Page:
I will mention though, if you're going into this wanting to read about the Mitford sisters, the fact that the characters in here are based on them is completely irrelevant and you're going to be disappointed if that's what you're after. I went in not remembering that they were a real family, so I just went along without that element and that probably made it a lot easier for me to enjoy. If you can look aside fro
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Josephine Quealy
*cue Cartman voice* Ah’m talkin’ fifth-season Night Court LAME.

This was a dreary effort and I’ll not be delving further into the series. A drippy heroine, a plodding plot, and having Nancy saying ‘Farve’ every five seconds does not conjure up the world of the Mitfords. There’s a plot twist revealed halfway through that you’ll probably see coming and, even if you don’t, will NOT have you clutching your pearls. You’ll also most likely guess the killer. Utter drivel.
Dale Harcombe
Three and a half stars.
The story starts with a prologue and the murder in 1920 on a train Florence Nightingale Shore before going back to Christmas Eve 1919. Even though it means leaving her beloved mother, Louisa Cannon desperately wants to leave London and escape from her dangerous uncle who would involve her in all manner of schemes. That Christmas Louisa writes a letter she hopes will change her life for the better. Despite some setbacks she ends up being employed at Asthall Manor as a nurse
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Kat
Aug 02, 2019 rated it liked it  ·  review of another edition
A good first story for a new murder mystery series!
The main characters are likeable and it was a pleasant read despite that it had a rather slow beginning to get to the point of the investigation lead by the protagonists!
I really am fond of stories set upon period eras and that added to my giving a high rating!
Fiona
Dec 06, 2019 rated it it was amazing
Shelves: crime-fiction
A highly entertaining whodunnit and an excellent blend of fact and fiction. The murder of Florence Nightingale Shore in January 1920 was a true crime and the Mitford family are not just famous but infamous! The rest is fiction.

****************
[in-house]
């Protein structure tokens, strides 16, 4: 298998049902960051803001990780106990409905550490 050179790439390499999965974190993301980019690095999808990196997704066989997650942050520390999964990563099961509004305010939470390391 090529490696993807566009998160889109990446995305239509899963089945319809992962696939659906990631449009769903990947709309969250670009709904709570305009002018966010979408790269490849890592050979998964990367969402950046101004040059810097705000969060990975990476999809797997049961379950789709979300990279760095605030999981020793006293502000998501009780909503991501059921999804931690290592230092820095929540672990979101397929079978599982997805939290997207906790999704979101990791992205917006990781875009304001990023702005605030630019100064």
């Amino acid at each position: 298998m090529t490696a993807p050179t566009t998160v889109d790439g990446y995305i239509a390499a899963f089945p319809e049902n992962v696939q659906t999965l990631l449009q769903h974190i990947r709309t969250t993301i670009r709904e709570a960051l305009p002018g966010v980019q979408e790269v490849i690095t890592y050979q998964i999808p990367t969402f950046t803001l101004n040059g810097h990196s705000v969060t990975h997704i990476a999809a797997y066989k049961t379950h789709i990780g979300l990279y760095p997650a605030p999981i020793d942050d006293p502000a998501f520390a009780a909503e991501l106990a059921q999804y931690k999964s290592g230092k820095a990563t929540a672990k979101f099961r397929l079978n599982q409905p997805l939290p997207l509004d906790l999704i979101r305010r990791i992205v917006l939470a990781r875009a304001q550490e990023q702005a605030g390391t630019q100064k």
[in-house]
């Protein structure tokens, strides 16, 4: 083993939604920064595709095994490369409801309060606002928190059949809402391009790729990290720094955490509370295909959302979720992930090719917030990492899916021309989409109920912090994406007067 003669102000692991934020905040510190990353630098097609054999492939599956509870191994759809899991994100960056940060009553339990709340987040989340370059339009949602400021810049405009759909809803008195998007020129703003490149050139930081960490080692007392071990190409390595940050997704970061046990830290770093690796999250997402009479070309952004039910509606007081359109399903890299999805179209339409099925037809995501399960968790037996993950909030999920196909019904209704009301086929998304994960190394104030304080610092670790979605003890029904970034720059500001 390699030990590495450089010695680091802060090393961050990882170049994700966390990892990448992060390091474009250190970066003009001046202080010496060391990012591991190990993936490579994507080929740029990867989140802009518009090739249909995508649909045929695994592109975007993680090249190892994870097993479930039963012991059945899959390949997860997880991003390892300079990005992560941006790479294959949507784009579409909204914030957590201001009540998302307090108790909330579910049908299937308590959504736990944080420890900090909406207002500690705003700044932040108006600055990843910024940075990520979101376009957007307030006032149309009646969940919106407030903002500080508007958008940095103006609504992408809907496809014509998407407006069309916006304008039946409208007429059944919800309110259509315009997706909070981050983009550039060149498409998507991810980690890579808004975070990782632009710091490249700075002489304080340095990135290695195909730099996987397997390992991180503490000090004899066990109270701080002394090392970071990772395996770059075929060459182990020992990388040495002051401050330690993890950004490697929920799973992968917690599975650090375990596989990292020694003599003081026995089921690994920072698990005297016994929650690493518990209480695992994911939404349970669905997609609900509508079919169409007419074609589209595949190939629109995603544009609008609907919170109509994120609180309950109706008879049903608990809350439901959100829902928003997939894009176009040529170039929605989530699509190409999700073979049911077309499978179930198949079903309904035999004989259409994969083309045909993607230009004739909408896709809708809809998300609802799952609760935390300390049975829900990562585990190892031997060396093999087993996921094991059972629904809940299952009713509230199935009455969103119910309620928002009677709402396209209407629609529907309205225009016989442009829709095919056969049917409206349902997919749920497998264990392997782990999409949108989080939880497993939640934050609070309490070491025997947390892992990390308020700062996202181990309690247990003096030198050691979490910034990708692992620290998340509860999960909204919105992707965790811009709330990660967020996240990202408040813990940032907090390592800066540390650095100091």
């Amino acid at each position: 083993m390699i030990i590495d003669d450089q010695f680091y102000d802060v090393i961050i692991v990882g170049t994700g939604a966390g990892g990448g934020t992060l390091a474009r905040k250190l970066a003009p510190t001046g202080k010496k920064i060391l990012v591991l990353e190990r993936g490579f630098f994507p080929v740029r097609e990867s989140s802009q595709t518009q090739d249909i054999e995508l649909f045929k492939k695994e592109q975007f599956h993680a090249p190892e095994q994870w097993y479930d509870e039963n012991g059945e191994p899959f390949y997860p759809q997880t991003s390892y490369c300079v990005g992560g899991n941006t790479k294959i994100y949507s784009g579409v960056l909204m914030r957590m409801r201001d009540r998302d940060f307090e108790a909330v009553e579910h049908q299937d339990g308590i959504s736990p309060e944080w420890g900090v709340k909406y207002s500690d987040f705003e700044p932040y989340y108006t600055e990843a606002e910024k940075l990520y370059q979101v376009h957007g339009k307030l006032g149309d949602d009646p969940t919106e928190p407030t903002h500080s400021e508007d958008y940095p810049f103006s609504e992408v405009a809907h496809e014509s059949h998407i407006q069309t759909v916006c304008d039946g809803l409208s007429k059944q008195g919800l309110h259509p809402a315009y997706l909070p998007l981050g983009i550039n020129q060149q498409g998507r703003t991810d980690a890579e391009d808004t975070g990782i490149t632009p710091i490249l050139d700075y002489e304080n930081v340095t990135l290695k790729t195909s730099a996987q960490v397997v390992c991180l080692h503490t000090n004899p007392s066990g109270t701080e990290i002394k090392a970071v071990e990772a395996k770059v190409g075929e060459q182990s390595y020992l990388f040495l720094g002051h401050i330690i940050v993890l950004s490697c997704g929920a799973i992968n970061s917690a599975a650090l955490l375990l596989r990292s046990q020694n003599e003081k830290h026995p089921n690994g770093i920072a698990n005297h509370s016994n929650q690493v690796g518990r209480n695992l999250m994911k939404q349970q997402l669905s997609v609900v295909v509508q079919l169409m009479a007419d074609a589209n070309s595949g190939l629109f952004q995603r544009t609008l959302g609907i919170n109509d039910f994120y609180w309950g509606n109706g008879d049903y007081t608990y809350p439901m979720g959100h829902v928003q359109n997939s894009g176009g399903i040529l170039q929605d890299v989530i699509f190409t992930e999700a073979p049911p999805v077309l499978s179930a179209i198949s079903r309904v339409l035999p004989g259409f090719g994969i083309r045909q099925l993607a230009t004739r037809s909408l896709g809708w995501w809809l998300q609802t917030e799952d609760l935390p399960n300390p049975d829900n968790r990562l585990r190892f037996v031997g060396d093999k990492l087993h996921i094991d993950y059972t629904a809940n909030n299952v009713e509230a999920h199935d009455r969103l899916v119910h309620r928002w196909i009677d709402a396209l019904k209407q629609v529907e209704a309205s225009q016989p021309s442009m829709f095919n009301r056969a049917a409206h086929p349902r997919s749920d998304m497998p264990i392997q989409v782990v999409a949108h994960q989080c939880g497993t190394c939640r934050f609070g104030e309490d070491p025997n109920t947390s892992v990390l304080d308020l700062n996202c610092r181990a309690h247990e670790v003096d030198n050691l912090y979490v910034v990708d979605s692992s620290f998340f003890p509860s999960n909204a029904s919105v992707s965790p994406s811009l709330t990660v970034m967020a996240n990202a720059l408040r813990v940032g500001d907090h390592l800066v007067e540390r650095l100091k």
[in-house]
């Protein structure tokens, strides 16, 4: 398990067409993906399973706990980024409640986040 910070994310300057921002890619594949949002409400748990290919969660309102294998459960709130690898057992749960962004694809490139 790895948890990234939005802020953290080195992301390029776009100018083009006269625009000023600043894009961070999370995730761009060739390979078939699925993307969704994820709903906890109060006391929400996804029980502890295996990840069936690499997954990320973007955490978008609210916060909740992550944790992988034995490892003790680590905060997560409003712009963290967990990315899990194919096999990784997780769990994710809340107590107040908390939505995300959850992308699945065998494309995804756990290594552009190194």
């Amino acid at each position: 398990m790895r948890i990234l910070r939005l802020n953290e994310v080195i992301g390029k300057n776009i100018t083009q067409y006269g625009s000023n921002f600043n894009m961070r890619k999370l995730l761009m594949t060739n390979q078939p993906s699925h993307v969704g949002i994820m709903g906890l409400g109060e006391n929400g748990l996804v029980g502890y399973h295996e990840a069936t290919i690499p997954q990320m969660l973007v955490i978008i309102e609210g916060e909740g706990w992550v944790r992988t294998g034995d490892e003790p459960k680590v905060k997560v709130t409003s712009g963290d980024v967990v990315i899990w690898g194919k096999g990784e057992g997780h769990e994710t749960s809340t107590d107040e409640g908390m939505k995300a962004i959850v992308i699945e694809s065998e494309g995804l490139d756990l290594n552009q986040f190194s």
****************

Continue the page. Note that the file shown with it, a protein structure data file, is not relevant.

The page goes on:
I have already read the second and third books in this series so reading this first book was like reading a prequel. It made no difference to my enjoyment though. In fact, it probably added to it because I knew I was in for a treat and it explained the background to the ne
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Sanne Udsen
Aug 06, 2018 rated it did not like it  ·  review of another edition
The only mystery here is how this could be anywhere near a bestseller list ...
Myrna
Mar 03, 2018 rated it liked it  ·  review of another edition
This was largely a book of fiction but based on real events and people after WWI. I liked Louisa and the Nancy Mitford story more than the murder mystery of Nightingale. Good book but I didn’t love like I was hoping. 3.5 stars!
Lindsay
Nov 16, 2017 rated it it was ok
Shelves: 2017
Oh my Lord, this book is BAD! I don’t know if I’m more bothered that the crime element was so weak it would have struggled to make an engaging novella, or that the Mitfords have somehow been reduced to insipid blandness.

Don’t even get me started on the ending - you CANNOT just decide that an actual real person who was never even charged let alone suspected, was guilty of the murder. A real person who was a good friend. Who was involved in running the memorial to Florence Nightingale Shore. That’
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Angie
Feb 03, 2018 rated it really liked it
Shelves: mystery, netgalley
3.5 stars, rounded up

A fun period mystery, based upon a real unsolved murder, with plenty of appearances of real people from the era.

It grabbed me from the beginning, with the murder of Florence Nightingale Shore. As it still remains a mystery today, I couldn’t wait to see where the story went. I’m also fascinated by the the Mitford sisters and looked forward to reading about them. Although I enjoyed the story, I think it could’ve been even better with more details. I would classify this as a
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Kathy
Aug 18, 2018 rated it did not like it  ·  review of another edition
Shelves: abandoned
not for me - a young woman being violently treated by her drunken uncle is not something I care to proceed with and find the number of positive reviews hard to swallow
Holly
Jun 04, 2018 rated it it was ok  ·  review of another edition
Shelves: netgalley, 2018
I was hoping to love this one but, unfortunately, I didn't. I was expecting a cozy mystery with the possible involvement of the Mitford sisters. It was kinda like that but just not quite what I wanted. Let me first say that this wasn't badly written. Jessica Fellowes can write, and I'm sure a lot of people will enjoy this series. However, I think for me everything seemed bland. Bland characters and a bland plot.

We open to Florence Nightingale Shore being murdered--which is a real life murder tha
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Melanie